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The AAPG/Datapages Combined Publications Database

Tulsa Geological Society


Tulsa Geological Society Digest
Vol. 26 (1958), Pages 60-60

The Subsurface Ouachita Structural Belt in Texas: Abstract

Peter T. Flawn1


The Ouachita structural belt in Texas, buried for about 850 miles of its 900-mile course, can be divided into two main segments. The northern limb of the belt, extending from the Ouachita Mountains of Oklahoma to central Texas, is clearly an extension of the Ouachita Mountains, It is composed of: (1) A frontal zone of essentially unmetamorphosed folded and thrustfaulted rocks which are mostly Stanley shale and sandstone; slices of pre-Stanley rocks are present along the course of the front and in places Ouachita facies rocks are thrust over foreland facies rocks; (2) an intermediate zone of very weakly metamorphosed dark clastic rocks; and (3) an eastern zone of highly sheared phyllites, slates, and metaquartzites which is interpreted as thrust over the frontal and intermediate zones. The tectonic break demarking the western edge of the highly sheared rocks may be analogous to the Blue Ridge front in the Appalachian system. The western limb of the Ouachita structural belt, extending from the Llano uplift westward to the Marathon area and thence southward into Mexico, is markedly different from the north limb. Immediately west of the Llano uplift in the eastern Kerr basin, lower Paleozoic Ouachita facies rocks appear to be thrust over foreland sediments; farther west there are indications that there is a major re-entrant in the Ouachita front and that the Kerr basin extends southward to include most of Uvalde and Medina counties; in Kinney, Val Verde, and Terrell counties highly sheared rocks have overridden the frontal zone of the belt and rest on foreland facies rocks; in Brewster County the frontal zone is exposed in the Marathon salient which at least in its northern part is allochthonous. Structural interpretation of the western limb is still tentative.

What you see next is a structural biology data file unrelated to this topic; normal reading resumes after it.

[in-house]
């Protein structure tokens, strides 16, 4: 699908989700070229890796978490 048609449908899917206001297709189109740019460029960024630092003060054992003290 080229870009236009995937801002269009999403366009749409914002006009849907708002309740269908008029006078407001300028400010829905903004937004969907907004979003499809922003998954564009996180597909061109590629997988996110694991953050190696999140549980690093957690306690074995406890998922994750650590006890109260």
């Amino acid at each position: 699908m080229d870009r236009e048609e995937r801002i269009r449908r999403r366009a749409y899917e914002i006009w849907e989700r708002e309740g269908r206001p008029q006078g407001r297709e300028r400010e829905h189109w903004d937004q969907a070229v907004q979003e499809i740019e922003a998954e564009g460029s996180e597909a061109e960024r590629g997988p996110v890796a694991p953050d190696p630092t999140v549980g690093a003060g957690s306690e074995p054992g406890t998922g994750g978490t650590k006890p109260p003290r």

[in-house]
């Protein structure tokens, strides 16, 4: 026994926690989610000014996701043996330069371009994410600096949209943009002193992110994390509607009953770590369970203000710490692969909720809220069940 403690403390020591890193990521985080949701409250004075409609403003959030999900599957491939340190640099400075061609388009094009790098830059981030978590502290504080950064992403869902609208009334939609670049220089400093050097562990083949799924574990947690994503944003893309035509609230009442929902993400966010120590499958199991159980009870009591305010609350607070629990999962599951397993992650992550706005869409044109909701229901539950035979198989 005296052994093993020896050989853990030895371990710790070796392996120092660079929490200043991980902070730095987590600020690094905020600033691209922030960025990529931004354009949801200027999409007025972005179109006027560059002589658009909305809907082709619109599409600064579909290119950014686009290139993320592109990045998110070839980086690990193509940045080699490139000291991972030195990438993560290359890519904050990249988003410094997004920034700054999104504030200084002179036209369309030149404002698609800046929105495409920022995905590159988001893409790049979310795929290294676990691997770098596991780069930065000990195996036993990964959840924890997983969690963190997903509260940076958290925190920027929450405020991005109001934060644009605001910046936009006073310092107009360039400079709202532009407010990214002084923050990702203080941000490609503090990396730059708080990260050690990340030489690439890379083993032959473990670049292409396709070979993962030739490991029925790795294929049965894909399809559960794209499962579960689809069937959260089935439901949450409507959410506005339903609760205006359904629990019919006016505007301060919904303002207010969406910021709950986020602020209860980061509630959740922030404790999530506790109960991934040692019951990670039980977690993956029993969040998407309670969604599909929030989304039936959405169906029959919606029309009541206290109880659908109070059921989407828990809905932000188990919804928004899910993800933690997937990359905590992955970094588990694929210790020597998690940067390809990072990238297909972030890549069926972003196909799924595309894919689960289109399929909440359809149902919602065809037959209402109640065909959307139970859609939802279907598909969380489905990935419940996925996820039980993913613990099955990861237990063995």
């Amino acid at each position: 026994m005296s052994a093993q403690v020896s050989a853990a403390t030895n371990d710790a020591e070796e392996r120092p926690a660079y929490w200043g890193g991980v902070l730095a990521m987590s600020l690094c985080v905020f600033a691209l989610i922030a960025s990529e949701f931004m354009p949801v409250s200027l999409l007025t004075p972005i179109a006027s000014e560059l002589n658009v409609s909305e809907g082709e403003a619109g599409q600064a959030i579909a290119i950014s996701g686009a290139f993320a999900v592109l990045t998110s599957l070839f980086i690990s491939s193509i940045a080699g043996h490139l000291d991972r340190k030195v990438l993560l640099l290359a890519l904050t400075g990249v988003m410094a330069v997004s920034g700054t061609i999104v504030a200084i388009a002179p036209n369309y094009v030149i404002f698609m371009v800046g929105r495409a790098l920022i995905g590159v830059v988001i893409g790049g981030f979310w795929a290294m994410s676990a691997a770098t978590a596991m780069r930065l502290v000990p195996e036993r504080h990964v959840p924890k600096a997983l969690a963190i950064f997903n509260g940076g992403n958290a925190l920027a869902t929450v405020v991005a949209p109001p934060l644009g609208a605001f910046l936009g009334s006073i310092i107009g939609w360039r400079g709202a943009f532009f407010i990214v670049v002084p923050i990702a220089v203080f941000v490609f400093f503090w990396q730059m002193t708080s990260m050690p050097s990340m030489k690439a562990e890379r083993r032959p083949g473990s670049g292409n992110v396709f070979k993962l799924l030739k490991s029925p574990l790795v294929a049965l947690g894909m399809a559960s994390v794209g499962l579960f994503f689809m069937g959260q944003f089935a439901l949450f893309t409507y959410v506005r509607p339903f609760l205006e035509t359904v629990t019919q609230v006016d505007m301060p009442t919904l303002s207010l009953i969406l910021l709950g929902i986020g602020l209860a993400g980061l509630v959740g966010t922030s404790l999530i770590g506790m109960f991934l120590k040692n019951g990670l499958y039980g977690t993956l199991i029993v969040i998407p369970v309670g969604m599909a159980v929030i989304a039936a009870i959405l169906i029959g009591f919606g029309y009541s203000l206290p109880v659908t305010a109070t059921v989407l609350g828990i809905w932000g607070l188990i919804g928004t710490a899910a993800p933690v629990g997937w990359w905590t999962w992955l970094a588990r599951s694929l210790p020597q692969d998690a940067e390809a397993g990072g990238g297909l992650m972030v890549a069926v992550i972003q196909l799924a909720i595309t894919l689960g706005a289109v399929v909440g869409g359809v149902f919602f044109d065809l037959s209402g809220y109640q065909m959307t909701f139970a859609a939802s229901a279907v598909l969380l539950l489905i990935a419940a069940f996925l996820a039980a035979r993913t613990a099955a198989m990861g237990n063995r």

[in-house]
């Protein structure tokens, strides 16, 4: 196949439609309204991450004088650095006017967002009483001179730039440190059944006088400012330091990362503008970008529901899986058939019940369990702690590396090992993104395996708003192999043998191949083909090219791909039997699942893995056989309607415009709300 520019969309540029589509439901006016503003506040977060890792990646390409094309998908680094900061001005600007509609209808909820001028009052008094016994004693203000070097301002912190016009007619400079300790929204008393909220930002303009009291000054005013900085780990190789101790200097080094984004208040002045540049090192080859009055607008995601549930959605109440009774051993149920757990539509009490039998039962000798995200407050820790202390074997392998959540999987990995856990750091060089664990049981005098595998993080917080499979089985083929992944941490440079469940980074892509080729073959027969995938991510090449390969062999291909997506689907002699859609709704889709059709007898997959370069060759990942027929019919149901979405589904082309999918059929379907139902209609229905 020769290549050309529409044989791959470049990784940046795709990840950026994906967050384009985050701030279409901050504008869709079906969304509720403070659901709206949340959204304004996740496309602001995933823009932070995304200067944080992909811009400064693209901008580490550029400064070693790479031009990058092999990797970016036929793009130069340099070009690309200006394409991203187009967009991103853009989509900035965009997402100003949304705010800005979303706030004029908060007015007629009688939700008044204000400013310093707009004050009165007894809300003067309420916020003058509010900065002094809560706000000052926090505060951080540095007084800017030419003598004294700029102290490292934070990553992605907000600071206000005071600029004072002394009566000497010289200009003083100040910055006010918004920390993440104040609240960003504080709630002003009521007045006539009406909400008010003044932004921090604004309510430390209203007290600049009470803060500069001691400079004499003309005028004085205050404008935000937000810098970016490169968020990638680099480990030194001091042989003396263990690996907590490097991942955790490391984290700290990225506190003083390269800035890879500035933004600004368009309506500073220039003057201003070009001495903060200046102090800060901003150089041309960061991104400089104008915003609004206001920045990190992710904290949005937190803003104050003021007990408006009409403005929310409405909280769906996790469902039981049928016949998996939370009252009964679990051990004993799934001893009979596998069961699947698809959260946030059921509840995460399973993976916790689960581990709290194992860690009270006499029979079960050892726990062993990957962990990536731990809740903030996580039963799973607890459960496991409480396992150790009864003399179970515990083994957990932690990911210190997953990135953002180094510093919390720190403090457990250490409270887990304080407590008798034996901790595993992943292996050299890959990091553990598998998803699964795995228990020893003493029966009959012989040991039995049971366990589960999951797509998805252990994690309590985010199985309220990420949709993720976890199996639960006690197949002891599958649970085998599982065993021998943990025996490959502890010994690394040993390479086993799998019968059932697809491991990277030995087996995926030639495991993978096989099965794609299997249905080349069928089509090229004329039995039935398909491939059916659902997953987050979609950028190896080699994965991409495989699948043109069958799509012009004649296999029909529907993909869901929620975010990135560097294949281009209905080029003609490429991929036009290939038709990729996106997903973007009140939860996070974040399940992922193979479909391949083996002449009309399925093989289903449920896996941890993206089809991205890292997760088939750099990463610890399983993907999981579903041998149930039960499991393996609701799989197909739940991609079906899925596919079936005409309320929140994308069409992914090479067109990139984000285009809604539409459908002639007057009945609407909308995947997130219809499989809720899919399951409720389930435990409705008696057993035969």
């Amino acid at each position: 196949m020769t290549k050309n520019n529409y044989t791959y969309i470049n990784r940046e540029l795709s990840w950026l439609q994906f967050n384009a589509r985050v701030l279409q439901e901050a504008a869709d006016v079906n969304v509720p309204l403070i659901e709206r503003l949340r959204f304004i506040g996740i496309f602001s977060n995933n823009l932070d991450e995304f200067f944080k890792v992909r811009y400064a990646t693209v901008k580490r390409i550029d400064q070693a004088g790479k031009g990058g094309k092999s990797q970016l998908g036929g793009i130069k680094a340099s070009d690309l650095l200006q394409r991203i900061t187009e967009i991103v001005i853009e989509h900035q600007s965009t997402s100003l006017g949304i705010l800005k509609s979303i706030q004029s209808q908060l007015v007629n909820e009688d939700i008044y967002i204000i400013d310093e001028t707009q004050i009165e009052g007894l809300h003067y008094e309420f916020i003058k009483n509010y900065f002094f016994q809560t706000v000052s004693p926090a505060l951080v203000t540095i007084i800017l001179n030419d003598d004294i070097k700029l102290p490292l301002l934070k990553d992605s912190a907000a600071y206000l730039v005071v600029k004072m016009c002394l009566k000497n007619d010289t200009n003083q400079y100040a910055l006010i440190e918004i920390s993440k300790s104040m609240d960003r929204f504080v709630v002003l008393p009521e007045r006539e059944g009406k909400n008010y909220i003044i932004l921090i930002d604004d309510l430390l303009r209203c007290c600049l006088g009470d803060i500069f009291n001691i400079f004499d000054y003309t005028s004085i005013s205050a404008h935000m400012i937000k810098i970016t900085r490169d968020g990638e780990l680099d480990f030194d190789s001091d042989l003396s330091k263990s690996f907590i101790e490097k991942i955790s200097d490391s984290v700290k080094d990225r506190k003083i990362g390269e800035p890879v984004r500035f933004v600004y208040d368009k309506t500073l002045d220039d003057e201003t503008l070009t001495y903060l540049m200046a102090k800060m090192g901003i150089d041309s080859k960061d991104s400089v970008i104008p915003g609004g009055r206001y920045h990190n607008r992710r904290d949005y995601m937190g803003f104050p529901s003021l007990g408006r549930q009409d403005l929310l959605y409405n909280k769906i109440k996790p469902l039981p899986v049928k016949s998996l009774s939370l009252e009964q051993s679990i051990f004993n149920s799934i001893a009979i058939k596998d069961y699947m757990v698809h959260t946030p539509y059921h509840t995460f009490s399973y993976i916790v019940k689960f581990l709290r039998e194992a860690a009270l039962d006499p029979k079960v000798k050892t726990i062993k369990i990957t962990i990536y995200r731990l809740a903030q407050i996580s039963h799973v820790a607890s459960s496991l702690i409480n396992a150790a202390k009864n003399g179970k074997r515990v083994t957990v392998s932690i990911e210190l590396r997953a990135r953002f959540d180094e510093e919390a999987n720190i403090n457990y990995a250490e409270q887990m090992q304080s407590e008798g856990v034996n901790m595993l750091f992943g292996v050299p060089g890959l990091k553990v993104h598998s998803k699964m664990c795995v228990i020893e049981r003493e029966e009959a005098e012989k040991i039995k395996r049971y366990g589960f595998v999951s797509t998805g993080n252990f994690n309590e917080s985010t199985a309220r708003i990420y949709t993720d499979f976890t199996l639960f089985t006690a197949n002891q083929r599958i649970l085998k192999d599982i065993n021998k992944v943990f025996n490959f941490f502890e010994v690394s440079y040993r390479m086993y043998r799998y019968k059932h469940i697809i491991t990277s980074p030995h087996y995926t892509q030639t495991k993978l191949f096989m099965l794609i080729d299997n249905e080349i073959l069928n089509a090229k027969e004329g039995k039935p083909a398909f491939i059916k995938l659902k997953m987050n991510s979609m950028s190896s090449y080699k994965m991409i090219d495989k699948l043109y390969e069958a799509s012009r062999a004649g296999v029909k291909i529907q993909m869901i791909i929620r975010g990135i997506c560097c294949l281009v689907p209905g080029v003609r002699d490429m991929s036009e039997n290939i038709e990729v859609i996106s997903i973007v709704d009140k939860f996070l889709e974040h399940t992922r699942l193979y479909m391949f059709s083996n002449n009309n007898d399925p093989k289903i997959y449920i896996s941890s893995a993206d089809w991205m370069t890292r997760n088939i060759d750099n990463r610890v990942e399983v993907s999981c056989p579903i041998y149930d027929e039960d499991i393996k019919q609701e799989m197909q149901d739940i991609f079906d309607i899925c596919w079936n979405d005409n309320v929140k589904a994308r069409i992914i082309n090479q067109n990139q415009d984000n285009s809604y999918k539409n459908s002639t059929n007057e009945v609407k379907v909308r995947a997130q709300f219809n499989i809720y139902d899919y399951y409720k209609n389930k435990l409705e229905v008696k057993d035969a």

The Ouchita system was a major mobile belt extending along the southern margin of the North American continent throughout most of Paleozoic time; its present course was determined by the shape of the craton against which it was deformed.


Acknowledgments and Associated Footnotes

1 Bureau of Economic Geology, The University of Texas

Publication authorized by the Director, Bureau of Economic Geology, The University of Texas.

Copyright © 2006 by the Tulsa Geological Society